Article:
• w, h are the image dimensions
    • p=(pt, pc) are the model parameters (or warp parameters)
      • pt are the extrinsic model parameters or target pose, i.e. ptεSE(3)
      • pc are the intrinsic model parameters
    • W=P∘A is the warp function that transforms a vector v from target coordinates into camera coordinates using the transform A and then projects the vector into pixel coordinates using the projection function P, i.e., W(v, pt, pc)=P(A(v, pt), pc).
    • A (v, pt) is a translation followed by a rotation
    • P(v, pc) Is a function that maps 3-D points to pixel coordinates and depends upon the camera model parameters.
    • W−1 computes the corresponding rate for a location in a pixel (un-projection or re-projection) in the observed image and intersects the ray with the target plane. The inverse of the warp function W−1 therefore transforms a pixel location (u) into a location v in the plane of the target based on the model parameters p=(pt, pc).
      The calibration device 125 solves the least-squares minimization problem defined by equation (1) by iteratively improving an initial guess or estimate of the model parameters that represent the camera 105.

Some embodiments of the calibration device 125 use a Gauss-Newton least squares optimization algorithm to iteratively solve the nonlinear least-squares optimization problem. A first-order Taylor expansion of equation (1) can be used to relate a current estimate of the parameter vector pi to a modified estimate of the parameter vector pi+1 as follows:

pi+1=pi+argminΔp(u[I(u)+δTδpΔp-T(W-1(u,pt,pc))]2)(2)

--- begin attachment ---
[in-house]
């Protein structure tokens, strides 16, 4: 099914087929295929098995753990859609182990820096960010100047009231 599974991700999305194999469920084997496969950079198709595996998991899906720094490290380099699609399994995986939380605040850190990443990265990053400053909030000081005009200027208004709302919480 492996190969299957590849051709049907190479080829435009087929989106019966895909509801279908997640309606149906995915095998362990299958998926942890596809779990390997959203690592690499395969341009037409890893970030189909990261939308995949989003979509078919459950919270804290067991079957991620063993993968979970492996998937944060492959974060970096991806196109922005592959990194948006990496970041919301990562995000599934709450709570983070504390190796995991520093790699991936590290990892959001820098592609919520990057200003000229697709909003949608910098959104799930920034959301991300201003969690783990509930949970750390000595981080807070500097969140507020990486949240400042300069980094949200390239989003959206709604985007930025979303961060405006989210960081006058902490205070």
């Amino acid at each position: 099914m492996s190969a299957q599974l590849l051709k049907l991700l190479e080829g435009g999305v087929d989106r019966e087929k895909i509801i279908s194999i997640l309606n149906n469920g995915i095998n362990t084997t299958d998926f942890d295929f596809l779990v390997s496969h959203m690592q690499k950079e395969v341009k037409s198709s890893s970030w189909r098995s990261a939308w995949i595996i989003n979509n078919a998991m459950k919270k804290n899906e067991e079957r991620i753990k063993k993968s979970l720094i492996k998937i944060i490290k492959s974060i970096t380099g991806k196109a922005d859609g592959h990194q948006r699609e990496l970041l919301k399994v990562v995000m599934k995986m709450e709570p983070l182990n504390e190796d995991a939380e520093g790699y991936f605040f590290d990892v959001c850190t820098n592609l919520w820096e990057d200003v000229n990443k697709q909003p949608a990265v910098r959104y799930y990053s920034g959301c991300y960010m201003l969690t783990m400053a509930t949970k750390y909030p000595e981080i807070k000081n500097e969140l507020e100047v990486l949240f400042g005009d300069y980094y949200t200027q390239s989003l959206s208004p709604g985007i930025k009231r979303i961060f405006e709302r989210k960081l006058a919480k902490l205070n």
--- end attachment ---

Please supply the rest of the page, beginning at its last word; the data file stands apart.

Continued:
where Δp is a vector of changes in the parameter vector and δT/δp is the gradient of the intensity on the calibration target 120 as a function of the parameter vector at a pixel location. As discussed below, the intensity gradients may be computed numerically from the synthetic image using intensity values determined by ray tracing and applying a smoothing function to ensure that the intensity is a continuous function of the parameter vectors. For example, the intensity of the rendered image (T) is first determined for the current set of model parameters pi and then the intensity is recomputed for a second image rendered after varying the parameter vector by small amount in each direction pi+δpi. The Jacobian δT/δp is then calculated from the difference between the intensities in the two rendered images. The Gauss-Newton algorithm uses equation (2) to iteratively modify the values of the parameter vectors until a convergence criterion is reached. For example, the algorithm may converge when changes in the parameter vectors during a given iteration fall below a threshold value.